However, very high pressures are usually required in order to conduct this type of study. Therefore, in order to simulate the effects of hydrostatic pressure on protein folding/unfolding it is necessary to accurately describe the properties of the solvent (water) under the simulation conditions. Two of these properties whose value depends on temperature and pressure are the static dielectric constant of water (EPS) and the density (DENS).

The conditions for the study of pressure effects on unfolding are temperatures below 75ºC and pressures up to 20kbar (2000MPa). Under these conditions, the water remains in the liquid state, and most proteins are thermally stable at that temperature.

All the previous attempts at deriving equations describing the behavior of EPS and DENS with T and P, tried to cover relatively large ranges of temperature and pressure, and in order to do so, a large number of parameters are used. Bradley's [5] is the only one among the equations available in the literature to cover the range of T and P needed in the pressure simulation studies. Although much simpler than the others, this equation is not accurate enough in the specific range of T and P (especially for low T) of interest for biological applications, as will be shown.

It would be ideal to have an equation analytically simple as Bradley's and accurate enough for the biologically relevant ranges of T and P. However, Bradley's equation does not reproduce accurately enough the more recent experimental data for relatively low temperatures, most probably because of the fact that they attempted to cover a large range of T and P. Since the pressure simulation studies require the knowledge of EPS and DENS in a large range of P but at a limited set of temperatures, we adopted the following strategy: starting from an equation as simple as Bradley's, we tried to adjust its parameters as to reproduce as accurate as possible the available data for EPS and DENS at selected values of T, appropriated for the simulation studies. While it may be argued that such a procedure generates equations of limited applicability, this is not really the case because the fitting procedure is very simple and can be performed for any other desired temperature. Besides, by selecting the temperature of interest we gain in accuracy. Therefore, although we exemplify its usage for the temperatures proper to our protein simulations, the equation is quite general and can be used in any simulation study where the knowledge of the water EPS and DENS as a function of P at different values of T is needed.


2 Dielectric Constant

The equation suggested by Bradley and Pitzer [5] for the region above saturation pressure and temperatures below 350ºC was

where P is the pressure in bars, EPS is the dielectric constant, and EPS1000 was chosen arbitrarily as a reference value (EPS at 1000 bar). EPS1000, C and B are temperature dependent parameters described by the equations (T in Kelvin):


The parameters showed in equation (2) were optimized using a wide range of experimental data, including high temperature data. Although the experimental data below 70ºC collected by the authors, had been fitted to better than 0.1%, the same agreement is not observed in the low temperature/high pressure range, when we use more recent data. This comparison is shown in Fig. 1. The original Bradley's equation does not reproduce adequately the data available from the International Association for the Properties of Water and Steam [28] used in Figure 1 for P above 400MPa, particularly at and above 323K.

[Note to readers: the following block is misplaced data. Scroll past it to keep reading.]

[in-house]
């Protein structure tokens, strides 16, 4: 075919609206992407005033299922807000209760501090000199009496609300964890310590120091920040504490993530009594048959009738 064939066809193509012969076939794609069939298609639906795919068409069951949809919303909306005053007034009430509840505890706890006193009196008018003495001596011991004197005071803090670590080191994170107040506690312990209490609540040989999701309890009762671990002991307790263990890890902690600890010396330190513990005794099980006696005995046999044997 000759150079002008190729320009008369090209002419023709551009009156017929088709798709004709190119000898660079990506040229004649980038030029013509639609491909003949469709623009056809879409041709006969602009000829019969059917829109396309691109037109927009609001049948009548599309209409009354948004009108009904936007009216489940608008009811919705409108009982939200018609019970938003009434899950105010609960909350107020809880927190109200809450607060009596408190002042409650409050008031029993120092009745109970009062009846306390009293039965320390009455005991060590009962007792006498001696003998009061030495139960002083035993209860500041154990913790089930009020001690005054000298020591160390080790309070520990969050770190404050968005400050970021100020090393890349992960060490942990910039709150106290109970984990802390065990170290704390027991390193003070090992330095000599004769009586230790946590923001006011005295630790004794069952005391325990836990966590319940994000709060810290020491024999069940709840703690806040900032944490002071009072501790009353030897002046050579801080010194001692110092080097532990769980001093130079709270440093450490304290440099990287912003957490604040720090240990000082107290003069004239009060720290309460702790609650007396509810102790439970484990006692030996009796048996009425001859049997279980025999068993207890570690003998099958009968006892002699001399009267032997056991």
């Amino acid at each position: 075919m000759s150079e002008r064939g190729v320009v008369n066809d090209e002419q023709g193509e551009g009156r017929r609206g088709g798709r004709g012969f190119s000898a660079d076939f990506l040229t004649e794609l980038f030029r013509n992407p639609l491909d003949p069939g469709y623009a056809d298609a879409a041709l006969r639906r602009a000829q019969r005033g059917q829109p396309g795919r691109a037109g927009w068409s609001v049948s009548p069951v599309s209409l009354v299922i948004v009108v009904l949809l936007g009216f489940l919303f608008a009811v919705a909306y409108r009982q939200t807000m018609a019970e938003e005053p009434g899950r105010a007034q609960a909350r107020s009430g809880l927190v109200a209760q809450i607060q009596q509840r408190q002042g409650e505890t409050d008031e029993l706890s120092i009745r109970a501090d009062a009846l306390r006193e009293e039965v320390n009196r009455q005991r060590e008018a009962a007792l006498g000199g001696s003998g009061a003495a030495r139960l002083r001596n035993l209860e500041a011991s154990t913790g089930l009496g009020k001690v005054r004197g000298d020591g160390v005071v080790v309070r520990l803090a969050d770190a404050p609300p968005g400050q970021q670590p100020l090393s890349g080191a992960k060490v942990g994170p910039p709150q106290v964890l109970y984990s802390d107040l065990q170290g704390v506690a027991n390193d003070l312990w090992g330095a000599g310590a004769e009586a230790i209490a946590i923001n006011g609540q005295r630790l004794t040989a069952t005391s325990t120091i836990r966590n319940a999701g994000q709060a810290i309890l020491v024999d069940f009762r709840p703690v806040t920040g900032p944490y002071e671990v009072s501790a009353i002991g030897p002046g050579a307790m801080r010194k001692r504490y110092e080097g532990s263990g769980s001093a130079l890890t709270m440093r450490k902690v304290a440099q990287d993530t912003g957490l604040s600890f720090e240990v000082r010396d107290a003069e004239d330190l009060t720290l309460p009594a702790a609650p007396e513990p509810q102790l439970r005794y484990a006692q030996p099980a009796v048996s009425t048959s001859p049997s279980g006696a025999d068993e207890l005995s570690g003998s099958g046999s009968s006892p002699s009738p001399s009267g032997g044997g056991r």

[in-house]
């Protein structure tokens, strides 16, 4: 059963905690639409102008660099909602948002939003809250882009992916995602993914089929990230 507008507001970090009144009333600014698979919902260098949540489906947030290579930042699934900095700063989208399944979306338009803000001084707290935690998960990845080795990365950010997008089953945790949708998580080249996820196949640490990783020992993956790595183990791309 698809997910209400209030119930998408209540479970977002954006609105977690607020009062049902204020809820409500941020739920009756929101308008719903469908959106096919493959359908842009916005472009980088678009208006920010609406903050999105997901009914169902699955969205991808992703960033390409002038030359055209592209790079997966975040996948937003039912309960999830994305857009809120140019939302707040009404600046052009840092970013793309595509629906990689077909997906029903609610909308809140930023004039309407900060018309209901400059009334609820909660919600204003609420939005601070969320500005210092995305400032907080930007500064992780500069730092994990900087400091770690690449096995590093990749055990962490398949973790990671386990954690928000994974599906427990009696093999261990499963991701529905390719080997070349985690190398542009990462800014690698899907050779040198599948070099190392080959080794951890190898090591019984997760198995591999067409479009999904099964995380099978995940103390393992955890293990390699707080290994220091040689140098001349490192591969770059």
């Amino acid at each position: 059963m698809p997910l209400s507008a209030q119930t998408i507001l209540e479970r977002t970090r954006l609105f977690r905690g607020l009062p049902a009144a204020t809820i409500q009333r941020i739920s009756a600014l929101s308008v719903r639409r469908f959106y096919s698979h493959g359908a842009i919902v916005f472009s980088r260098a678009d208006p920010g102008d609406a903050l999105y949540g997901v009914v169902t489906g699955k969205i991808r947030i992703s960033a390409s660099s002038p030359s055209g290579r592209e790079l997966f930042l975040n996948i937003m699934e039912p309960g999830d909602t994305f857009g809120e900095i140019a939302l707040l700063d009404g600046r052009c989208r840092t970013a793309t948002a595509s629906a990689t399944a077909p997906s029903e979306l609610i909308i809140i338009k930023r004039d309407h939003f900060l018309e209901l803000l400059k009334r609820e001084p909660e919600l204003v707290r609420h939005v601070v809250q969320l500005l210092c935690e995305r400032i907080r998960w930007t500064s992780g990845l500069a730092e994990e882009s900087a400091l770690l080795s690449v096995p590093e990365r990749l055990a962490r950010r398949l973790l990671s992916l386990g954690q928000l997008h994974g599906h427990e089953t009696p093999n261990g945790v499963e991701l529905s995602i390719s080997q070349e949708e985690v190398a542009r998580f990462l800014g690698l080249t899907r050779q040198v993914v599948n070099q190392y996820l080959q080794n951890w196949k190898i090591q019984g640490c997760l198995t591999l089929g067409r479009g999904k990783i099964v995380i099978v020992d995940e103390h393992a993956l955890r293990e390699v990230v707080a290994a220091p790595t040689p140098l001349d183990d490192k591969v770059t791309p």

To circumvent this problem we optimized an equation with the same general form as the Bradley equation, for a restricted set of protein folding/unfolding suitable temperatures (273K, 298K, 323K, 348K). Therefore, an equation of the form

was used to fit the data available from the International Association for the Properties of Water and Steam [28]. The fitting was performed using the program Xmgr v2.10 [29]. In the above equation EPS(T,10) is the dielectric constant of water at temperature T and at 10 MPa, {ai} are parameters optimized for each chosen temperature, and P is the pressure in units of MPa. The dependence of ai with temperature was not estimated. The set of EPS values available for each temperature is in the range of 10 to 500MPa. The resulting equation fits the data to better than 0.1%. The extrapolated values for the dielectric constant at 1 atm are 87.78, at 273K, and 69.91, at 323K (experimental values are, respectively, 87.90 and 69.88). The optimized parameters are shown in the Table I. Fig. 2 shows the fitted results.





3 Density

The water density as a function of pressure, at constant temperature, can be described by the same equation used before, if we optimize its coefficients for the experimental data available for density [30, 31]. The optimized equation, showed bellow, fits the experimental data to 0.1%. The optimized parameters are listed in the Table II. Fig. 3 compares the optimized equation to the experimental data [31].





4 Conclusions

The dielectric constant and the density of water as a function of pressure, at constant temperature, are well described by an equation of the form

where X is the property, Pi (in MPa) is the reference pressure and the coefficients ai are adjusted to fit experimental values. The equation reproduces the experimental data for both dielectric constant and density to an accuracy of 0.1%, for a large range of pressure values at a given temperature. This feature makes equation (5) particularly useful for simulation studies or for any other problem where the knowledge of these properties as a function of pressure is needed.


The authors acknowledge CNPq and FAPERJ for financial support.




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Received on 18 August, 2003